26 May 2009 | Last week was a banner one for advocates of using forestry offsets to Reduce Emissions from Deforestation and Degradation (REDD).
First, a coalition of 16 conservation groups, environmental organizations, and energy providers formally backed the Avoided Deforestation Partners Unity Agreement, which lays out 14 principles under which carbon offsets can be used to promote sustainable development in the developing world.
That consensus agreement had been in the works for weeks, and the fact that more and more once-disparate groups had found themselves on the same page sent a clear signal to the United States House Energy and Commerce Committee, which approved the American Clean Energy and Security Act of 2009 (ACES) by a vote of 33 to 25.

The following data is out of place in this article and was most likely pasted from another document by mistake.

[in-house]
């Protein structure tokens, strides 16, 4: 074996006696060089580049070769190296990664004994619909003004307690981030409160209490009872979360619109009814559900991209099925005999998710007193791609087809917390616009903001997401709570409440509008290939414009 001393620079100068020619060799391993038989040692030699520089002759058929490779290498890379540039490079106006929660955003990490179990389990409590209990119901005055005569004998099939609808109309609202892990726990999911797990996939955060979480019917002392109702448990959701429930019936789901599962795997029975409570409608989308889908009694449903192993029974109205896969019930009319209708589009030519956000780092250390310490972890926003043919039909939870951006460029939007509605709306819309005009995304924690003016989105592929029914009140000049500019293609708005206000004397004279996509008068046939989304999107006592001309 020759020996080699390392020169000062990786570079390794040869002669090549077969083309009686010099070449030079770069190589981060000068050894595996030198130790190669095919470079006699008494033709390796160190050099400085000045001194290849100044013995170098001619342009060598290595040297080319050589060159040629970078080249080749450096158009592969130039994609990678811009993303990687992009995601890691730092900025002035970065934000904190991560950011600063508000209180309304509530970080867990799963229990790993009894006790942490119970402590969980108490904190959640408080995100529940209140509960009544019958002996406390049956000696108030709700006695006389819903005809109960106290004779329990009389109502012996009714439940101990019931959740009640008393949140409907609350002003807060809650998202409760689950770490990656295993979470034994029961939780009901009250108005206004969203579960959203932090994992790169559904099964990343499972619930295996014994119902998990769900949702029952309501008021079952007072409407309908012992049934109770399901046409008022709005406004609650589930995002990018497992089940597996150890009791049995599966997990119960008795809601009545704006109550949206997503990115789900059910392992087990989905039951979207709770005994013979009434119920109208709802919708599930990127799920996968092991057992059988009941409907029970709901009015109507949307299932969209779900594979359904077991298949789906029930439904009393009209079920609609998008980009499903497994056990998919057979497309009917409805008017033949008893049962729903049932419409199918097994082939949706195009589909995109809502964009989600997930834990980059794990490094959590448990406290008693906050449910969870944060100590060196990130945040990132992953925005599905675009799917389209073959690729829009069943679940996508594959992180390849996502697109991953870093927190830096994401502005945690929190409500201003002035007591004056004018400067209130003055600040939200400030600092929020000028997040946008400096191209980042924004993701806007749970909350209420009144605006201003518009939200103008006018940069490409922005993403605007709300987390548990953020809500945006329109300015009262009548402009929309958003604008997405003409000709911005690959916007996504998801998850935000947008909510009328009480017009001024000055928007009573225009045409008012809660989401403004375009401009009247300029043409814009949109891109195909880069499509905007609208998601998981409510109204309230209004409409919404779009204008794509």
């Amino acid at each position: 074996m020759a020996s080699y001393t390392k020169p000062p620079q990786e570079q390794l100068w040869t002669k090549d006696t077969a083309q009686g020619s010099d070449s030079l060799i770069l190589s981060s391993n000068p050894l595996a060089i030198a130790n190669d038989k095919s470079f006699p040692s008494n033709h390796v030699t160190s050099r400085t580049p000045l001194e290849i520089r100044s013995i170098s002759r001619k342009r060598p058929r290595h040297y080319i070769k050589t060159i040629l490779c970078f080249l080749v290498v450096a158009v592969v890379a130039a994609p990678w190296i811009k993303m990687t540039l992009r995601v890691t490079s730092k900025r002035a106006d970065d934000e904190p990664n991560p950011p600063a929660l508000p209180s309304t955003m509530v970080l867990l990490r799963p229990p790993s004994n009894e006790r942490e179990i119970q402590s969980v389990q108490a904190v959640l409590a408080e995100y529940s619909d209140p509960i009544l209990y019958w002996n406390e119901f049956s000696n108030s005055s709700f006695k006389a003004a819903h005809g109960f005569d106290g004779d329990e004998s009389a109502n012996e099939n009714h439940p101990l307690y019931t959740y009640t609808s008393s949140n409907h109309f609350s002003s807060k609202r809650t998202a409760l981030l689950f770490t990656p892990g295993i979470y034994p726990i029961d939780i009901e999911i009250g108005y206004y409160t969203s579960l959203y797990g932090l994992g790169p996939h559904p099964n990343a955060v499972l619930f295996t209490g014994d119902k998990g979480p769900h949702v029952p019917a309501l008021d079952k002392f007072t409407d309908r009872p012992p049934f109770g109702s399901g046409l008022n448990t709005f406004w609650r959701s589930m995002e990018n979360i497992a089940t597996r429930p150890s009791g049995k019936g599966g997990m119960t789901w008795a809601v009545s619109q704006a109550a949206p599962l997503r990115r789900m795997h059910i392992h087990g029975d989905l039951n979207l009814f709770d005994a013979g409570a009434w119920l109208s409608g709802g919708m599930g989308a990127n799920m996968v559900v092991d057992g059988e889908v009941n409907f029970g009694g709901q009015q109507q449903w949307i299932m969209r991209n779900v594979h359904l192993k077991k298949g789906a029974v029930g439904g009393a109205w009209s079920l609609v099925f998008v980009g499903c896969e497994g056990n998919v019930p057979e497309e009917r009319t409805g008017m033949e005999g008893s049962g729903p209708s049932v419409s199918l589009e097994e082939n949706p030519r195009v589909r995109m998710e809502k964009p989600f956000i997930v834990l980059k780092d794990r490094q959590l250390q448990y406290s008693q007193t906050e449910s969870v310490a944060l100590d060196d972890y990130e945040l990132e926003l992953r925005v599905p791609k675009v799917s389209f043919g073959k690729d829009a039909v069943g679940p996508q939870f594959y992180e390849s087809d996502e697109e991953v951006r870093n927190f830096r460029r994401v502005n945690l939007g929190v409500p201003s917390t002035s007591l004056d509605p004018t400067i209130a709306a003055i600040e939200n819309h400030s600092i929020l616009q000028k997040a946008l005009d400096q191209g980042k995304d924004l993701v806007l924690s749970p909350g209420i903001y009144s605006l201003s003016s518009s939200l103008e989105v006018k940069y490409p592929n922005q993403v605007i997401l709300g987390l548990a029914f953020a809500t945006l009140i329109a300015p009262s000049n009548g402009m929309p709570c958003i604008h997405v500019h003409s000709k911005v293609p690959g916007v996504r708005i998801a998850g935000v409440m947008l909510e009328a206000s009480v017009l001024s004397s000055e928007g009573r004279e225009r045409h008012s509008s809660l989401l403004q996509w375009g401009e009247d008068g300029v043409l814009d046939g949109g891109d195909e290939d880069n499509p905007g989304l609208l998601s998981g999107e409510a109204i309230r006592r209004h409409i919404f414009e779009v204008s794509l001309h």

This comprehensive energy bill's stated aim is to deploy clean energy resources, increase energy efficiency, cut global warming pollution, and transition to a clean energy economy, but the version that now passes to broader debate in the US House of Representatives gives more prominence to REDD than it did when first introduced on March 31 by committee co-chairs Henry Waxman and Edward Markey.
"This is the first time a broad environmental NGO and industry coalition have come together to endorse a market based mechanism for REDD," says Gustavo A. Silva-Chávez, International Climate Change Policy Analyst for the Environmental Defense Fund. "This move by the House clearly indicates to the rest of the world where the US State Department and the negotiation team is going to be in Copenhagen."